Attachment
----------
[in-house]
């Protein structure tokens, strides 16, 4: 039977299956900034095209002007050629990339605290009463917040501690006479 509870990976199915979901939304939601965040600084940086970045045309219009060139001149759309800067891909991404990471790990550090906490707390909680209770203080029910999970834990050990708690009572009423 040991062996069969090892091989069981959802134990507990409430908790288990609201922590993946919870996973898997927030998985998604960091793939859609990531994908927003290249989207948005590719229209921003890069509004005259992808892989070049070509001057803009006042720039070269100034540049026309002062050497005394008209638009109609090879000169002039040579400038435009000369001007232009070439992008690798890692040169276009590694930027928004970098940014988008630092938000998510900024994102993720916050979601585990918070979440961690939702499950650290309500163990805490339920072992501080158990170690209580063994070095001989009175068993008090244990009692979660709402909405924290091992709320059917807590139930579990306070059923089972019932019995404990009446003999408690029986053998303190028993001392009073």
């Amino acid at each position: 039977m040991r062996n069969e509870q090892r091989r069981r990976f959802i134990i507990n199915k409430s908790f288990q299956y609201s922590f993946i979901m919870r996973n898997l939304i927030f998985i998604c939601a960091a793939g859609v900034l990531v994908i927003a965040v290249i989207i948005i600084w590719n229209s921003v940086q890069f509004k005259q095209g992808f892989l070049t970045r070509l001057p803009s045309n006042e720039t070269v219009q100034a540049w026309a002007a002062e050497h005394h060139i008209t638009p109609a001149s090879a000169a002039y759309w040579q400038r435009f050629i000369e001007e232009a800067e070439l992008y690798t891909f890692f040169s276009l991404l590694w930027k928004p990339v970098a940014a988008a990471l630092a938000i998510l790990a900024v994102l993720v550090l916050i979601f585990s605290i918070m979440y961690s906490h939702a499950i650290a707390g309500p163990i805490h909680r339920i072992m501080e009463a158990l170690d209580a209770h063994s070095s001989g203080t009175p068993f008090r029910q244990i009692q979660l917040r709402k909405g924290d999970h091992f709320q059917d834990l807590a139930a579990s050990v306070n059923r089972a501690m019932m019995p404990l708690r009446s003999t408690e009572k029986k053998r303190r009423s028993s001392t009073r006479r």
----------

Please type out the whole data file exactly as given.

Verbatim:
[in-house]
């Protein structure tokens, strides 16, 4: 039977299956900034095209002007050629990339605290009463917040501690006479 509870990976199915979901939304939601965040600084940086970045045309219009060139001149759309800067891909991404990471790990550090906490707390909680209770203080029910999970834990050990708690009572009423 040991062996069969090892091989069981959802134990507990409430908790288990609201922590993946919870996973898997927030998985998604960091793939859609990531994908927003290249989207948005590719229209921003890069509004005259992808892989070049070509001057803009006042720039070269100034540049026309002062050497005394008209638009109609090879000169002039040579400038435009000369001007232009070439992008690798890692040169276009590694930027928004970098940014988008630092938000998510900024994102993720916050979601585990918070979440961690939702499950650290309500163990805490339920072992501080158990170690209580063994070095001989009175068993008090244990009692979660709402909405924290091992709320059917807590139930579990306070059923089972019932019995404990009446003999408690029986053998303190028993001392009073």
């Amino acid at each position: 039977m040991r062996n069969e509870q090892r091989r069981r990976f959802i134990i507990n199915k409430s908790f288990q299956y609201s922590f993946i979901m919870r996973n898997l939304i927030f998985i998604c939601a960091a793939g859609v900034l990531v994908i927003a965040v290249i989207i948005i600084w590719n229209s921003v940086q890069f509004k005259q095209g992808f892989l070049t970045r070509l001057p803009s045309n006042e720039t070269v219009q100034a540049w026309a002007a002062e050497h005394h060139i008209t638009p109609a001149s090879a000169a002039y759309w040579q400038r435009f050629i000369e001007e232009a800067e070439l992008y690798t891909f890692f040169s276009l991404l590694w930027k928004p990339v970098a940014a988008a990471l630092a938000i998510l790990a900024v994102l993720v550090l916050i979601f585990s605290i918070m979440y961690s906490h939702a499950i650290a707390g309500p163990i805490h909680r339920i072992m501080e009463a158990l170690d209580a209770h063994s070095s001989g203080t009175p068993f008090r029910q244990i009692q979660l917040r709402k909405g924290d999970h091992f709320q059917d834990l807590a139930a579990s050990v306070n059923r089972a501690m019932m019995p404990l708690r009446s003999t408690e009572k029986k053998r303190r009423s028993s001392t009073r006479r």